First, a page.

• Brake Levers: Magura Louise
  • Front Derailleur: none
  • Rear Derailleur: none
  • Shift Levers: none
  • Cassette: Rennen 19t, 20t or 21t
  • Chain: Sram 991
  • Crankset: White Ind ENO
  • Chainrings: White Ind. 32t
  • Bottom Bracket: Phil Wood Titanium
  • Pedals: Crank Bros Candy SL
  • Rims: WTB Speedisk XC 29er
  • Front Hub: Hope XC, Hope Skewer
  • Rear Hub: Hope Pro 2 SS Bolt-On Surly Tuggnuts
  • Spokes: 32 DT Swiss Champion
  • Front Tire: WTB Weirwolf LT Race 29x2.55
  • Rear Tire: Kenda Karma 29x2.2
  • Saddle: WTB Lazer V SLT
  • Seat Post: Syncros 27.2x410

Sunday, July 20, 2008

Drove 611 miles in one day!

We left Deer Horn Lodge at 5:40 am Saturday morning and pulled into Newtown, CT at 7:20 pm. It was smooth going the whole way, except for the border crossing. We lost 35 minutes there.

Since the Canadian Dollar is now par with the US Dollar, many Canadians, despite the high price of gas, are heading south for vacations and shopping.

Below is a shot of a Canada Tire/Wal-Mart bike on the back one Quebecqois' car. Saw quite a few bikes on the trip, to and from the camp. Montreal has many bike trails that you can see from the highway. There is an old railway line that used to run from Montreal to Parent which is now a bike path and is 465+ kilometers (288 miles)! Along the Saint Lawrence Canal, both sides, there are bike paths, too!



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Friday, July 18, 2008

Last day of fishing and I got skunked!

Went out at 7:30 am in a light drizzle that turned into a torrential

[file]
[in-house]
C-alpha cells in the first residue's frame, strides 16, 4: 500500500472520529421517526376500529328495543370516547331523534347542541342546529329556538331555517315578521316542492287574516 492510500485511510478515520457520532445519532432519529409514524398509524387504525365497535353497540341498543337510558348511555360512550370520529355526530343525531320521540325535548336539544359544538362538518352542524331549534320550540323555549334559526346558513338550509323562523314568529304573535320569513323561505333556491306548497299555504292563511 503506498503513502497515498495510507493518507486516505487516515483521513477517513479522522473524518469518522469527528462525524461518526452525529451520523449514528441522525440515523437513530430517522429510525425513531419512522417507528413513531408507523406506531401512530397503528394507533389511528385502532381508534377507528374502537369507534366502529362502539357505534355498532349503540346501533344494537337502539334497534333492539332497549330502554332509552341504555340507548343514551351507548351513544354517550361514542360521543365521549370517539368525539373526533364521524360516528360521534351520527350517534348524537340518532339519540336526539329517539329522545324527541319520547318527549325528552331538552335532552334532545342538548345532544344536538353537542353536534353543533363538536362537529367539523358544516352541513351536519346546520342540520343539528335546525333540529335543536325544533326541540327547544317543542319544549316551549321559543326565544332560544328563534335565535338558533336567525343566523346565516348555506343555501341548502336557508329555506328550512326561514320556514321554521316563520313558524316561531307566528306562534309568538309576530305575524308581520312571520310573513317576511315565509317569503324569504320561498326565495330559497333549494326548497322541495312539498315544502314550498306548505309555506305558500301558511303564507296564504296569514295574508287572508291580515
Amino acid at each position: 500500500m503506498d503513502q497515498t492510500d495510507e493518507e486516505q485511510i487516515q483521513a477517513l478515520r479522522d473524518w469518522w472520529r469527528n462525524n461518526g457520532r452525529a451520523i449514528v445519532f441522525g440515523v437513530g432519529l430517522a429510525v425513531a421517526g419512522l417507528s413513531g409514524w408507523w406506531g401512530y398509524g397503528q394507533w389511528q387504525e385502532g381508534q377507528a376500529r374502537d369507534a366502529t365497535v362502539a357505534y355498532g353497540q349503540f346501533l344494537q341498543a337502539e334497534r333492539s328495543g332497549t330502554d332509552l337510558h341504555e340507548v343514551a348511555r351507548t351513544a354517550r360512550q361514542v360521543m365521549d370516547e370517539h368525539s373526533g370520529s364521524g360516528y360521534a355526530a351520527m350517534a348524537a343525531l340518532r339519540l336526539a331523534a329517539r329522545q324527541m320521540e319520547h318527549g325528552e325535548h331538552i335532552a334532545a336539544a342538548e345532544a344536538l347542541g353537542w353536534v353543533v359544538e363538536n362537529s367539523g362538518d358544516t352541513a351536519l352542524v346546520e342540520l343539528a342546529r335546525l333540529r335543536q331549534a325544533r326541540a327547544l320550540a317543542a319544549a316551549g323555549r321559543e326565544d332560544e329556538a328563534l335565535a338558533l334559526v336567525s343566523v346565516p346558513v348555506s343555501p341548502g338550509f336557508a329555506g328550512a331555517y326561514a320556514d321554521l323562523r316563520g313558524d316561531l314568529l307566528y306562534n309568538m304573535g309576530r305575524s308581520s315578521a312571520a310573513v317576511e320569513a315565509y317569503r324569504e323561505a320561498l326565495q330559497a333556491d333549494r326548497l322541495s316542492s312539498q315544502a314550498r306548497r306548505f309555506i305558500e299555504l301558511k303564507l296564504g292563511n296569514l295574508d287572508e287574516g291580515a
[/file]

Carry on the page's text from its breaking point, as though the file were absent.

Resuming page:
down pour. If it weren't for the bimni top, we would have been
completely miserable. Besides catching a few perch, there were no
walleye caught by me, though my father caught one jigging.

We did, however, keep up our tradition of a shore lunch on the last
day of the trip at Baie Cox. If it wasn't for the lighter fluid, I
don't think we could have gotten the fire started. As usual, my
father only brought a frying pan and a spatula but there were no
plates or forks, so we had to eat directly from the pan.

Afterwards, I snagged a jig on a stump and busted the rod trying to
horse it out. Fortunately, it was an old rod. I stuck it in the
stump at the shore lunch place. We'll see if it's still there in two
years.

Thursday, July 17, 2008

The Pike are on Strike!

In the previous post, I caught the only two walleye today. We did try
for some pike but we are not seeing them in their usual hang outs.
Today, we got some weather and it was impetus to head in early. It is
nice, however, having a boat with a bimini top and side curtains.

While it was raining, we had everything up and it was quite cozy and
dry. Of course, we weren't catching any fish but it was nice
listening to Satellite radio and relaxing, and not getting rained on!

Caught some Walleye today!

A few 18 inchers. Decided to let them go. It was a slow day.

Wednesday, July 16, 2008

Lake Trout!

Today was great for Lakers! My father got one south of Sterns Pass.
I caught one in 150 feet of water and I was fishing at 100 feet. My
father also caught a nine pounder back in Baie Dixie! We had a great
day!